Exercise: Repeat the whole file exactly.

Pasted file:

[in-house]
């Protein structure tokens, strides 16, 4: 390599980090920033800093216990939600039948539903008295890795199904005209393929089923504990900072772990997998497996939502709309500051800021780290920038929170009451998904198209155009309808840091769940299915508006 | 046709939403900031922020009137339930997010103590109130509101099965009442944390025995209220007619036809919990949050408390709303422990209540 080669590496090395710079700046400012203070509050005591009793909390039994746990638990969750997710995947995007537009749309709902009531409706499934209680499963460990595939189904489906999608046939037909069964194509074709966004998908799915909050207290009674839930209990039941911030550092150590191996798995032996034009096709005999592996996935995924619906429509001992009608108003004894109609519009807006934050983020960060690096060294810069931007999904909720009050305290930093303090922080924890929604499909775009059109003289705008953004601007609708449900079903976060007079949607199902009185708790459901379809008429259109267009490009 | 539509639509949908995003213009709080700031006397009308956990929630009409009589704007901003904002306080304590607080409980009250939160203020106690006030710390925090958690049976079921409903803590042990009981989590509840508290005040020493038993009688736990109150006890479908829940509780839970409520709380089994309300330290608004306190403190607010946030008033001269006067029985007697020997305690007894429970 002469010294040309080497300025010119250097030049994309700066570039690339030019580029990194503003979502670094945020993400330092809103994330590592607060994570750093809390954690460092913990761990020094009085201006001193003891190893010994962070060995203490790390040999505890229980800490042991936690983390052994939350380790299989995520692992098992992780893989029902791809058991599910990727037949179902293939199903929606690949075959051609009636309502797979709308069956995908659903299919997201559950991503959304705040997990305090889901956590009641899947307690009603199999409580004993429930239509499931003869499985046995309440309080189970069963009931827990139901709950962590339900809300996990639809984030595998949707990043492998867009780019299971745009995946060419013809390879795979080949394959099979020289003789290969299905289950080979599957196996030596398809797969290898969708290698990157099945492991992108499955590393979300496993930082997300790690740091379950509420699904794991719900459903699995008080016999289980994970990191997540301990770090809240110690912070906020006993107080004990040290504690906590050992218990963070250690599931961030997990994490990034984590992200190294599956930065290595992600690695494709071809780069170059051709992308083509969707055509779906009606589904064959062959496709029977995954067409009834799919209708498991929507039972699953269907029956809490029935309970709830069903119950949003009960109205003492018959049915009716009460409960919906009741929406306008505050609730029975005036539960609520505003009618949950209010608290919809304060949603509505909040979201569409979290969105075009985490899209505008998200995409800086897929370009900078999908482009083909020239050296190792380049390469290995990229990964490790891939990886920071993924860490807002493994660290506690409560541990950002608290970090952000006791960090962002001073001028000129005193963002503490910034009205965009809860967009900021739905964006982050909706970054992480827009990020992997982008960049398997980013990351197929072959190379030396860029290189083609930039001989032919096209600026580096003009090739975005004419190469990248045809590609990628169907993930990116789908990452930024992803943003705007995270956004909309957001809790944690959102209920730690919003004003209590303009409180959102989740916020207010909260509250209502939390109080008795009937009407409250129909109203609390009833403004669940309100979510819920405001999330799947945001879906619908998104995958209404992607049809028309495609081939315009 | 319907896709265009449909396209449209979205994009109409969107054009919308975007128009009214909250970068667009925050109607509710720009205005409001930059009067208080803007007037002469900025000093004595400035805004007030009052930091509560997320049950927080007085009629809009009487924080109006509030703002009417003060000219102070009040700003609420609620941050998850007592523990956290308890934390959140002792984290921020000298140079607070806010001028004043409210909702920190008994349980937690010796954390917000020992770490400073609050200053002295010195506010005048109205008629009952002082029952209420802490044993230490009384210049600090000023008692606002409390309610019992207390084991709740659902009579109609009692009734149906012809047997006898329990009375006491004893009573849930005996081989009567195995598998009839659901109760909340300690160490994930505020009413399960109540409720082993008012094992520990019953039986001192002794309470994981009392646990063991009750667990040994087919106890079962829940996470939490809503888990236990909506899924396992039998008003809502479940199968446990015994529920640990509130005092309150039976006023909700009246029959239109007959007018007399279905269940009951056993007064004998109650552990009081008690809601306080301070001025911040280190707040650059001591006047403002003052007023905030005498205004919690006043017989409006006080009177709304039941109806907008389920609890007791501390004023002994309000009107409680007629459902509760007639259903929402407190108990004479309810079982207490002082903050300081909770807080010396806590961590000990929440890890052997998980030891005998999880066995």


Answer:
[in-house]
């Protein structure tokens, strides 16, 4: 390599980090920033800093216990939600039948539903008295890795199904005209393929089923504990900072772990997998497996939502709309500051800021780290920038929170009451998904198209155009309808840091769940299915508006 | 046709939403900031922020009137339930997010103590109130509101099965009442944390025995209220007619036809919990949050408390709303422990209540 080669590496090395710079700046400012203070509050005591009793909390039994746990638990969750997710995947995007537009749309709902009531409706499934209680499963460990595939189904489906999608046939037909069964194509074709966004998908799915909050207290009674839930209990039941911030550092150590191996798995032996034009096709005999592996996935995924619906429509001992009608108003004894109609519009807006934050983020960060690096060294810069931007999904909720009050305290930093303090922080924890929604499909775009059109003289705008953004601007609708449900079903976060007079949607199902009185708790459901379809008429259109267009490009 | 539509639509949908995003213009709080700031006397009308956990929630009409009589704007901003904002306080304590607080409980009250939160203020106690006030710390925090958690049976079921409903803590042990009981989590509840508290005040020493038993009688736990109150006890479908829940509780839970409520709380089994309300330290608004306190403190607010946030008033001269006067029985007697020997305690007894429970 002469010294040309080497300025010119250097030049994309700066570039690339030019580029990194503003979502670094945020993400330092809103994330590592607060994570750093809390954690460092913990761990020094009085201006001193003891190893010994962070060995203490790390040999505890229980800490042991936690983390052994939350380790299989995520692992098992992780893989029902791809058991599910990727037949179902293939199903929606690949075959051609009636309502797979709308069956995908659903299919997201559950991503959304705040997990305090889901956590009641899947307690009603199999409580004993429930239509499931003869499985046995309440309080189970069963009931827990139901709950962590339900809300996990639809984030595998949707990043492998867009780019299971745009995946060419013809390879795979080949394959099979020289003789290969299905289950080979599957196996030596398809797969290898969708290698990157099945492991992108499955590393979300496993930082997300790690740091379950509420699904794991719900459903699995008080016999289980994970990191997540301990770090809240110690912070906020006993107080004990040290504690906590050992218990963070250690599931961030997990994490990034984590992200190294599956930065290595992600690695494709071809780069170059051709992308083509969707055509779906009606589904064959062959496709029977995954067409009834799919209708498991929507039972699953269907029956809490029935309970709830069903119950949003009960109205003492018959049915009716009460409960919906009741929406306008505050609730029975005036539960609520505003009618949950209010608290919809304060949603509505909040979201569409979290969105075009985490899209505008998200995409800086897929370009900078999908482009083909020239050296190792380049390469290995990229990964490790891939990886920071993924860490807002493994660290506690409560541990950002608290970090952000006791960090962002001073001028000129005193963002503490910034009205965009809860967009900021739905964006982050909706970054992480827009990020992997982008960049398997980013990351197929072959190379030396860029290189083609930039001989032919096209600026580096003009090739975005004419190469990248045809590609990628169907993930990116789908990452930024992803943003705007995270956004909309957001809790944690959102209920730690919003004003209590303009409180959102989740916020207010909260509250209502939390109080008795009937009407409250129909109203609390009833403004669940309100979510819920405001999330799947945001879906619908998104995958209404992607049809028309495609081939315009 | 319907896709265009449909396209449209979205994009109409969107054009919308975007128009009214909250970068667009925050109607509710720009205005409001930059009067208080803007007037002469900025000093004595400035805004007030009052930091509560997320049950927080007085009629809009009487924080109006509030703002009417003060000219102070009040700003609420609620941050998850007592523990956290308890934390959140002792984290921020000298140079607070806010001028004043409210909702920190008994349980937690010796954390917000020992770490400073609050200053002295010195506010005048109205008629009952002082029952209420802490044993230490009384210049600090000023008692606002409390309610019992207390084991709740659902009579109609009692009734149906012809047997006898329990009375006491004893009573849930005996081989009567195995598998009839659901109760909340300690160490994930505020009413399960109540409720082993008012094992520990019953039986001192002794309470994981009392646990063991009750667990040994087919106890079962829940996470939490809503888990236990909506899924396992039998008003809502479940199968446990015994529920640990509130005092309150039976006023909700009246029959239109007959007018007399279905269940009951056993007064004998109650552990009081008690809601306080301070001025911040280190707040650059001591006047403002003052007023905030005498205004919690006043017989409006006080009177709304039941109806907008389920609890007791501390004023002994309000009107409680007629459902509760007639259903929402407190108990004479309810079982207490002082903050300081909770807080010396806590961590000990929440890890052997998980030891005998999880066995």